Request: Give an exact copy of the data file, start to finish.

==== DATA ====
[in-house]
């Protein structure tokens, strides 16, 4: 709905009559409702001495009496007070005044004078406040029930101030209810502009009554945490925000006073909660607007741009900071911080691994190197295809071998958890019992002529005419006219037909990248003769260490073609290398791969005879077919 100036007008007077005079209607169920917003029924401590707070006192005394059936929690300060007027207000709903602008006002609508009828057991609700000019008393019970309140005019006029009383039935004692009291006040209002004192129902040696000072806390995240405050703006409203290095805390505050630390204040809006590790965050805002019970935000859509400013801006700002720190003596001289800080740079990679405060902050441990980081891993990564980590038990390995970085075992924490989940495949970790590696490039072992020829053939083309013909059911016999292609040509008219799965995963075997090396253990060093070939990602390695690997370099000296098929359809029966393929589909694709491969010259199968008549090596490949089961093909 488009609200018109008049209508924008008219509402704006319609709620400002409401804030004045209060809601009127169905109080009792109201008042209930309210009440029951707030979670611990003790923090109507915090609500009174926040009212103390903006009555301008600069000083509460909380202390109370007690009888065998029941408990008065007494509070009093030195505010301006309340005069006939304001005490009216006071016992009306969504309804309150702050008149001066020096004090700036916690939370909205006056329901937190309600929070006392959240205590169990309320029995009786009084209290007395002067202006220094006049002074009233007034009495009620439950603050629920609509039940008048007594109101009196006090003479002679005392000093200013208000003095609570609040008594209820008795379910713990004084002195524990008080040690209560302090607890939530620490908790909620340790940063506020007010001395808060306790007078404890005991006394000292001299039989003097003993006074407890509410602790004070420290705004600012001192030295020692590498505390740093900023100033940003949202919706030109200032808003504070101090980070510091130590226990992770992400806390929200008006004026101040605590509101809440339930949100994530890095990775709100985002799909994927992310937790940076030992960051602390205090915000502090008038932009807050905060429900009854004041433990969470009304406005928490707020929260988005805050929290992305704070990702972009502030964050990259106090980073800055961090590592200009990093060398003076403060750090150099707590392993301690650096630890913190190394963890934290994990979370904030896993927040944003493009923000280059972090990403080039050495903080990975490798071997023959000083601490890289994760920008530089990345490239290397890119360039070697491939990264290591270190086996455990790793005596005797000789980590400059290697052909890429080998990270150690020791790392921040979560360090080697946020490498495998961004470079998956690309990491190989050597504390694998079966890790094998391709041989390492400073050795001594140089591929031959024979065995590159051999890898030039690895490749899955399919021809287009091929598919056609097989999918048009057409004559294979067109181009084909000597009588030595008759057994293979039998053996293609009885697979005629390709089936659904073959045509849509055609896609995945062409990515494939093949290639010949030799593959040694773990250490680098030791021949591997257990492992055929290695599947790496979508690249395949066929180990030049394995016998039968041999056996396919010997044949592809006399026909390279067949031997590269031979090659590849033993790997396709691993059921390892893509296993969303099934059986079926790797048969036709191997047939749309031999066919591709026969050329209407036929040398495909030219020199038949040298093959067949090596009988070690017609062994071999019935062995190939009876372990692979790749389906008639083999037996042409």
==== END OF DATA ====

[in-house]
């Protein structure tokens, strides 16, 4: 709905009559409702001495009496007070005044004078406040029930101030209810502009009554945490925000006073909660607007741009900071911080691994190197295809071998958890019992002529005419006219037909990248003769260490073609290398791969005879077919 100036007008007077005079209607169920917003029924401590707070006192005394059936929690300060007027207000709903602008006002609508009828057991609700000019008393019970309140005019006029009383039935004692009291006040209002004192129902040696000072806390995240405050703006409203290095805390505050630390204040809006590790965050805002019970935000859509400013801006700002720190003596001289800080740079990679405060902050441990980081891993990564980590038990390995970085075992924490989940495949970790590696490039072992020829053939083309013909059911016999292609040509008219799965995963075997090396253990060093070939990602390695690997370099000296098929359809029966393929589909694709491969010259199968008549090596490949089961093909 488009609200018109008049209508924008008219509402704006319609709620400002409401804030004045209060809601009127169905109080009792109201008042209930309210009440029951707030979670611990003790923090109507915090609500009174926040009212103390903006009555301008600069000083509460909380202390109370007690009888065998029941408990008065007494509070009093030195505010301006309340005069006939304001005490009216006071016992009306969504309804309150702050008149001066020096004090700036916690939370909205006056329901937190309600929070006392959240205590169990309320029995009786009084209290007395002067202006220094006049002074009233007034009495009620439950603050629920609509039940008048007594109101009196006090003479002679005392000093200013208000003095609570609040008594209820008795379910713990004084002195524990008080040690209560302090607890939530620490908790909620340790940063506020007010001395808060306790007078404890005991006394000292001299039989003097003993006074407890509410602790004070420290705004600012001192030295020692590498505390740093900023100033940003949202919706030109200032808003504070101090980070510091130590226990992770992400806390929200008006004026101040605590509101809440339930949100994530890095990775709100985002799909994927992310937790940076030992960051602390205090915000502090008038932009807050905060429900009854004041433990969470009304406005928490707020929260988005805050929290992305704070990702972009502030964050990259106090980073800055961090590592200009990093060398003076403060750090150099707590392993301690650096630890913190190394963890934290994990979370904030896993927040944003493009923000280059972090990403080039050495903080990975490798071997023959000083601490890289994760920008530089990345490239290397890119360039070697491939990264290591270190086996455990790793005596005797000789980590400059290697052909890429080998990270150690020791790392921040979560360090080697946020490498495998961004470079998956690309990491190989050597504390694998079966890790094998391709041989390492400073050795001594140089591929031959024979065995590159051999890898030039690895490749899955399919021809287009091929598919056609097989999918048009057409004559294979067109181009084909000597009588030595008759057994293979039998053996293609009885697979005629390709089936659904073959045509849509055609896609995945062409990515494939093949290639010949030799593959040694773990250490680098030791021949591997257990492992055929290695599947790496979508690249395949066929180990030049394995016998039968041999056996396919010997044949592809006399026909390279067949031997590269031979090659590849033993790997396709691993059921390892893509296993969303099934059986079926790797048969036709191997047939749309031999066919591709026969050329209407036929040398495909030219020199038949040298093959067949090596009988070690017609062994071999019935062995190939009876372990692979790749389906008639083999037996042409």